Broken Blossoms or the Yellow Man and the Girl is a 1919 film directed by D. W. Griffith and starring Lillian Gish, a tale of love between a Chinese man and an English girl, and very different from the far better-known The Birth of a Nation. It's also notable as the first film released by United Artists.
Chen Huan, a young Chinese man leaves his native homeland for the shores of England, as a missionary hoping to spread the teachings of Buddha. However, London quickly chews him up and spits him back out again, and he finds himself running a shop and drifting through opium dens. However, a chance meeting with the young Lucy Burrows, the abused daughter of well known boxer Battling Burrows, leads the two of them to fall in love. But when her father finds out, their love quickly turns into tragedy.
This film is in the public domain and can be viewed in its entirety at Youtube (there are also purple-colored, yellow-colored or sepia-colored versions there).
- Abusive Parents: Battling Burrows, who abuses Lucy both verbally and physically, and eventually kills her.
- Actual Pacifist: Originally, Chen is one. He tries to stop two sailors from fighting, quoting The Golden Rule.
- Alcoholic Parent: Battling Burrows.
- Alliterative Name: Battling Burrows.
- Alliterative Title: Broken Blossoms.
- Almost Kiss: Twice, Chen leans in to kiss Lucy, but seeing her draw back refrains.
- Axe Before Entering: After a desperate Lucy tries to hide from her father by locking herself in the closet, he chops the door down with a hatchet. The scene where a terrified Lucy bounces off the walls of the closet is one of the most memorable of Lillian Gish's career.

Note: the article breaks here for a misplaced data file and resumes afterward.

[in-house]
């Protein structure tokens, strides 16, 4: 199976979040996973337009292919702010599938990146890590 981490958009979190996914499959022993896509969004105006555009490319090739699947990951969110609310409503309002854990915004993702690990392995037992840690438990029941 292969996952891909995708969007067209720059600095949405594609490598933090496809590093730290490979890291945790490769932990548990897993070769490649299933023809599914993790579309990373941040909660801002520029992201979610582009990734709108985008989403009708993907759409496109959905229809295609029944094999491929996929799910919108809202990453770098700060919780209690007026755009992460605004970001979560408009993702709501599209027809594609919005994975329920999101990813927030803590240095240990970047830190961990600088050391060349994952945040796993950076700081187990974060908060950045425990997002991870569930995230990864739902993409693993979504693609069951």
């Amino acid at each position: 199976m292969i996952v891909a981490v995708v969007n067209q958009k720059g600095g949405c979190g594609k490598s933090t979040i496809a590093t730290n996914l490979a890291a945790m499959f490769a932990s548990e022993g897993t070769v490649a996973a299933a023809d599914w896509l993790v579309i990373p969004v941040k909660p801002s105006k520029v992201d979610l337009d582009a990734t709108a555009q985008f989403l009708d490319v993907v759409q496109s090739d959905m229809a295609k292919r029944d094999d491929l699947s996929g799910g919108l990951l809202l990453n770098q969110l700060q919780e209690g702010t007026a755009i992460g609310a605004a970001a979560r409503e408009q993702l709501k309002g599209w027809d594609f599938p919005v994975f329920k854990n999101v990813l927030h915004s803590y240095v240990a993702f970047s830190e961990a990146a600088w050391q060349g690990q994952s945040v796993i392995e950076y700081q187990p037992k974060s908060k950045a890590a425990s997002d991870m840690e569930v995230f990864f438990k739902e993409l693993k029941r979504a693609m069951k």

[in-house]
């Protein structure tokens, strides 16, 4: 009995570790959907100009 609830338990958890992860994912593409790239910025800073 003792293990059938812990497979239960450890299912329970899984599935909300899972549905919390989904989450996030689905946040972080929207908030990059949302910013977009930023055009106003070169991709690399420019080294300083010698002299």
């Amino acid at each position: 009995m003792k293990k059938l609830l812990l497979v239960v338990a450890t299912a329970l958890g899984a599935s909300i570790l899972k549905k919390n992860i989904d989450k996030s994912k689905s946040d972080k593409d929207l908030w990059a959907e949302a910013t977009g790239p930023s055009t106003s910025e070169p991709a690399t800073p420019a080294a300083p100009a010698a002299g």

- Blood from the Mouth: Lucy after her last, fatal beating at the hands of Battling Burrows.
- Break the Cutie: Chen and Lucy.
- Broken Bird: Poor, poor Lucy.
- Broken Smile: Lucy forces herself to smile like this several times, including while dying.
- The Cavalry: Chen tries to be this, but arrives too late.
- Chastity Couple: Chen's love is "a pure and holy thing". Enforced, since, even though Chen is played by a white actor in yellowface, an interracial makeout session would have been too much for most people to take in 1919 America. And Lucy is only 15, after all.
- Downer Ending: Chen fails to rescue Lucy from Battling Burrows, who beats her to death. Abandoning his pacifist beliefs, Chen shoots Burrows, then commits suicide.
- Driven to Suicide: Chen at the end.
- Drowning My Sorrows: Chen visits opium dens because he's depressed.
- Enter Stage Window: How Chen gets into Battling's apartment when he is trying to rescue Lucy.
- Finger-Forced Smile: When Lucy is ordered to smile by her father, she pushes up the corners of her mouth with her fingers. Her life is so miserable that she never had a reason to smile for real.
- The Golden Rule: At the beginning of the movie, Chen quotes this as a precept of the Buddha's to two white men who are fighting.
- Kill 'em All: The three main characters all die.
- MayDecember Romance: More like May-September, as Chen is still a young man.
- Mighty Whitey and Mellow Yellow: Gender-inverted, even though Chen is played by a white actor.
- The Missionary: Chen wants to be one, but he fails. Nobody listens to him, and he becomes just another Chinese shopkeeper.
- Missing Mom: Lucy's mother, who simply handed her over to Battling Burrows as an infant, and never came back.
- Offing the Offspring: Burrows beats Lucy to death.
- Opium Den: Chen starts spending time in these after things go bad in London.
- Stalker with a Crush: Chen, though he's harmless.
- A Taste of the Lash: Battling Burrows regularly beats Lucy with a whip.
- Wide-Eyed Idealist: Chen starts out as one, but he's quickly broken down by the world.
- Yellowface: The Chinese characters are played by white actors.
- Yellow Peril: Subverted, in that Chen is a decent and honorable person, and the villain of the film is the white Battling Burrows.